The fact is that Chipotle remains shorthand for "remarkable success" in a segment of the restaurant industry that is growing at a dizzying pace, despite the tumultuous economic conditions of the past few years. In 2010, according to a report by Chicago food industry research firm Technomic, the top 100 fast casual chains increased sales 6% in 2010 to $18.9 billion. While that may not seem like a big jump, remember that during the same period most other players in the restaurant world were flat or watching sales crater.
Smartbrief for Restaurants - 2013
"Paul is a true visionary. He understands where the restaurant industry is moving in the way that Steve Jobs understood where the personal technology industry was moving. I am in awe of Paul's work and consider him to be a key business and vision mentor."
~ Noah Glass, Founder, OLO.com
"Paul is an incredible visionary in the communications industry and in the world of branding. While he is grounded in the here and now he can see emerging trends, as evidenced by his early identification of the fast casual segment and the subsequent development of the Fast Casual Alliance. He is uniquely adept at partnering with industry and concept leaders to identify and share these trends."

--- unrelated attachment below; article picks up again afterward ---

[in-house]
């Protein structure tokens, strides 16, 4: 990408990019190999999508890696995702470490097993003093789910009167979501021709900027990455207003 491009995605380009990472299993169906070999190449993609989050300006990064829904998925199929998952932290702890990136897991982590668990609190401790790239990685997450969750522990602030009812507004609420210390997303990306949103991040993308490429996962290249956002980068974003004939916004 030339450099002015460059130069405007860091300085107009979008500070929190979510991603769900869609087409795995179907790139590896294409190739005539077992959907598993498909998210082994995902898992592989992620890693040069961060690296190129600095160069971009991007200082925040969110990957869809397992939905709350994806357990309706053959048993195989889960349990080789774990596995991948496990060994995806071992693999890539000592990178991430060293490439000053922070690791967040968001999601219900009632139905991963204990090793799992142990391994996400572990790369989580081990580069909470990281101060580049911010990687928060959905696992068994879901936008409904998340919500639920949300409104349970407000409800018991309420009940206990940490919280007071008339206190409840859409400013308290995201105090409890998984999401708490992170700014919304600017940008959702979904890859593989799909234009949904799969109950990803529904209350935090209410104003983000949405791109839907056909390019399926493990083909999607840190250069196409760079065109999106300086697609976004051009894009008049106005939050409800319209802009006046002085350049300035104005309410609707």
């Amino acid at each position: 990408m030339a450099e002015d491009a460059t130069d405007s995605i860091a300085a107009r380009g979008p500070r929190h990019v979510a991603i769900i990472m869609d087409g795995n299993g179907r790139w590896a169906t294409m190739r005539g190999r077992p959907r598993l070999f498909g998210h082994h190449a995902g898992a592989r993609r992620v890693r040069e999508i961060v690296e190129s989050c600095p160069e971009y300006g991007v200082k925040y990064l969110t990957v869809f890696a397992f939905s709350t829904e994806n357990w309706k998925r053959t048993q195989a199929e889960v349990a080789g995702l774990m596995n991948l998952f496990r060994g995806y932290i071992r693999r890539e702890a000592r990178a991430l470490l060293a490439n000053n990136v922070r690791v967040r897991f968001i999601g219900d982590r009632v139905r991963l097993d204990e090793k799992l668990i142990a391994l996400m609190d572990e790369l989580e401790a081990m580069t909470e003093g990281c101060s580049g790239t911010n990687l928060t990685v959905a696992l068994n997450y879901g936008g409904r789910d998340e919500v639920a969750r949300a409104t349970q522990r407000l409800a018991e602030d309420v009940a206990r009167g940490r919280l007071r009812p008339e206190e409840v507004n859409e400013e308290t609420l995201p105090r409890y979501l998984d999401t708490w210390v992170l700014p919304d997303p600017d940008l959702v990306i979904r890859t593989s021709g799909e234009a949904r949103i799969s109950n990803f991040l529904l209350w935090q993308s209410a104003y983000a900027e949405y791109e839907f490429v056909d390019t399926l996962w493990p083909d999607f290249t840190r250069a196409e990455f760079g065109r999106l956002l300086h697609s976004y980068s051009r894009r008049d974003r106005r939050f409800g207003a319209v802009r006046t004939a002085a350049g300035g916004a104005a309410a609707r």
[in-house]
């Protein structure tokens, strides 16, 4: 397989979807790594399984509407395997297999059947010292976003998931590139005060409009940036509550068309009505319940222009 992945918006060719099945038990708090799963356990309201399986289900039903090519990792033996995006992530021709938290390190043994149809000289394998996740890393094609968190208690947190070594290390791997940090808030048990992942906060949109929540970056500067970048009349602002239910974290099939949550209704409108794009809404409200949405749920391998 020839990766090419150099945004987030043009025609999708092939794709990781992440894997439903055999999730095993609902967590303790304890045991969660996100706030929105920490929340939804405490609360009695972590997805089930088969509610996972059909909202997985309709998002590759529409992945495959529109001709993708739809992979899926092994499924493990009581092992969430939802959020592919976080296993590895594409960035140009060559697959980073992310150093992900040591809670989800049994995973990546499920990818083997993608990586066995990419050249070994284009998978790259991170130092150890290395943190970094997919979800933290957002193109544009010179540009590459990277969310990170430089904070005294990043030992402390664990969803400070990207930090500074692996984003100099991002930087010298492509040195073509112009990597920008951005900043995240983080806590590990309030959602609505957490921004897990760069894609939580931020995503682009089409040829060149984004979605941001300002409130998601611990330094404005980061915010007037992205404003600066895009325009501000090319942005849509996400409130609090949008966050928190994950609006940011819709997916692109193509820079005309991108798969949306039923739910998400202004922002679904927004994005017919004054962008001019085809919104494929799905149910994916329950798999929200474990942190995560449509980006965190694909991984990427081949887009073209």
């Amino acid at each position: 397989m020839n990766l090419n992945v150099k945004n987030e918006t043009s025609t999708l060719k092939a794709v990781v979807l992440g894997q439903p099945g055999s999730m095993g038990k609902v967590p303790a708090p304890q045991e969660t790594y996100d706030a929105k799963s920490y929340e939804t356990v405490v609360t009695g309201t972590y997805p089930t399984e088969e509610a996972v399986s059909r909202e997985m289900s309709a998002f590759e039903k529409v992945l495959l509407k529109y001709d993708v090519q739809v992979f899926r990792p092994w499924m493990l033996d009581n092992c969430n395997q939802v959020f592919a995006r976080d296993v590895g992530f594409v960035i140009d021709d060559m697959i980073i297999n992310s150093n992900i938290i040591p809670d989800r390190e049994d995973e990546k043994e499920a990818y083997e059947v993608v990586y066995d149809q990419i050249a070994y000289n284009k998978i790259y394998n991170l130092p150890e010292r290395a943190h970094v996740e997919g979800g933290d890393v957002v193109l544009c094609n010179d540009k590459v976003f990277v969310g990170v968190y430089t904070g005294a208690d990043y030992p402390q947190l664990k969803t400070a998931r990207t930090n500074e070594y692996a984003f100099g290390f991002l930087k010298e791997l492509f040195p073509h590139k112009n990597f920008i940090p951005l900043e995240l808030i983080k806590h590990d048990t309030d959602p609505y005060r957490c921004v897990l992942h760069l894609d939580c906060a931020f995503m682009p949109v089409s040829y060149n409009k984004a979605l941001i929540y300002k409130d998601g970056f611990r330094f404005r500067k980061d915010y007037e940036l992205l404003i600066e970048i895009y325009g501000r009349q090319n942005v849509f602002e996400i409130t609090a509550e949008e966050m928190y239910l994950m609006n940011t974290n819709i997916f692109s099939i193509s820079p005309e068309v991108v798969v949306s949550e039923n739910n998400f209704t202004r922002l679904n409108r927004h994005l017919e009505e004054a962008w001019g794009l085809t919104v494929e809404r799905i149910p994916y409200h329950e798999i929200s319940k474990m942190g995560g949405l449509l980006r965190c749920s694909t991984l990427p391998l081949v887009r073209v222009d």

~ Ed Frechette, Sr. VP, Au Bon Pain
"Working with Paul gave me an honorary MBA in new media. I learned more in my year working with Paul about Web 2.0 and how it interacts with marketing than I could ever learn at any university. His knowledge of new media, and more importantly, how it can be used to market products and services surpasses anything I've learned reading on the Internet."
~ Barry Lauterwasser, Founder, Symbion Marketing
From the Inside Flap
In 1999, Ells opened his first restaurants outside of Colorado, but it was interest from McDonald's Corporation that was the magic bullet for the company's growth. The fast-food titan first approached Ells in 1997 and became a minority investor a year later. Contrary to popular belief, McDonald's did not buy Chipotle but did become its largest investor, sinking more than $360 million into the chain over seven years and helping Chipotle make use of its proven distribution system. By 2005 the chain had more than 500 company-owned restaurants, and in January of 2006 it made its initial public stock offering (IPO), the stock doubling in value on the first day of trading.